‘Hack hit internal Microsoft database for tracking bugs four years ago’

An internal Microsoft database for monitoring bugs in its own software, among other things, was hacked in 2013 by a group that gained access to employees’ computers via a vulnerability.

More than a week after stories of the 2013 breach came out, Microsoft released a brief statement describing the hack as “limited” with no mention of the bug database. Five former Microsoft employees have now revealed to Reuters that information from this database also came into the hands of the hackers. Incidentally, the computers of Apple, Facebook and Twitter were also hacked in 2013 by the same group, which security researchers also refer to as Morpho, Butterfly and Wild Neutron.

The database contained descriptions of critical and unresolved bugs in commonly used software, such as the Windows operating system. Certain bugs were later used to hack other organizations and companies. According to Microsoft, there is no evidence that the stolen information was used for these hacks. However, three of the five ex-employees said it cannot be ruled out that the bugs have been used in new attacks. Microsoft probably fixed the vulnerabilities a few months after the hack; that means that the bugs at least temporarily enabled the hackers to break into other computers.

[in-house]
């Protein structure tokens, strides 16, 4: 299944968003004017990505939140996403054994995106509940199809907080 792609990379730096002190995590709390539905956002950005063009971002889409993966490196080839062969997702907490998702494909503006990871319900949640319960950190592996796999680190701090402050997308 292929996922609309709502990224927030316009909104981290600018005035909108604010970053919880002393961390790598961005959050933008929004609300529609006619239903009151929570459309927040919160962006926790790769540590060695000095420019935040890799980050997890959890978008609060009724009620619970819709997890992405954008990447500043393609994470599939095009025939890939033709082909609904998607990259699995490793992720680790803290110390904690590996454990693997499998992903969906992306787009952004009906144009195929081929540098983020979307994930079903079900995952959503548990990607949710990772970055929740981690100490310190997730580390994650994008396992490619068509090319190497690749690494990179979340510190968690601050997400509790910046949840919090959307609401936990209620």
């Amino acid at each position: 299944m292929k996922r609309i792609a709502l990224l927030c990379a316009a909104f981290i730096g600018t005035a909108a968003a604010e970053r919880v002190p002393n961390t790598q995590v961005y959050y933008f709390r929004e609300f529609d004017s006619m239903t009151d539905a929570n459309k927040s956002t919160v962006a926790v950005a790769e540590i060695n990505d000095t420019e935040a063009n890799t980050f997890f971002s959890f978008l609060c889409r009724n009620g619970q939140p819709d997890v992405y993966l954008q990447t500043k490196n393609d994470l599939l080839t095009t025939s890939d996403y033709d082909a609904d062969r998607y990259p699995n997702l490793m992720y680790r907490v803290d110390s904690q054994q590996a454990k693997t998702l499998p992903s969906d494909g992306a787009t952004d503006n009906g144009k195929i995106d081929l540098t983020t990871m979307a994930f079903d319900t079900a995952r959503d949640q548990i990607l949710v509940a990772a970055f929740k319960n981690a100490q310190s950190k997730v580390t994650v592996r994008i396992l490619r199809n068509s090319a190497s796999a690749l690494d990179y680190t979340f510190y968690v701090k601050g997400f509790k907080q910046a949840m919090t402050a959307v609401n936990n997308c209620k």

According to the five former employees of Microsoft, the bug database in question was poorly secured; it would only have required a password to access it. They state that Microsoft reported in an internal investigation that the captured bugs were being used for other hacks. But since this crucial bug information could have been obtained elsewhere, according to Microsoft, the company decided to keep quiet about it and not disclose the bug database hack. Microsoft also kept it under wraps because in many cases patches had already been released for the bugs later on.

The attack method by which the attackers managed to penetrate Microsoft’s corporate network hit the company’s Mac industry, among others. In 2013, it was previously announced that the attack was via the iPhoneDevSDK forum and mainly targeted OS X systems. Malicious JavaScript was placed on the popular forum via a hacked administrator account, which routed visitors to min.liveanalytics. There has been a Java zeroday exploit on that site since January 15, 2013.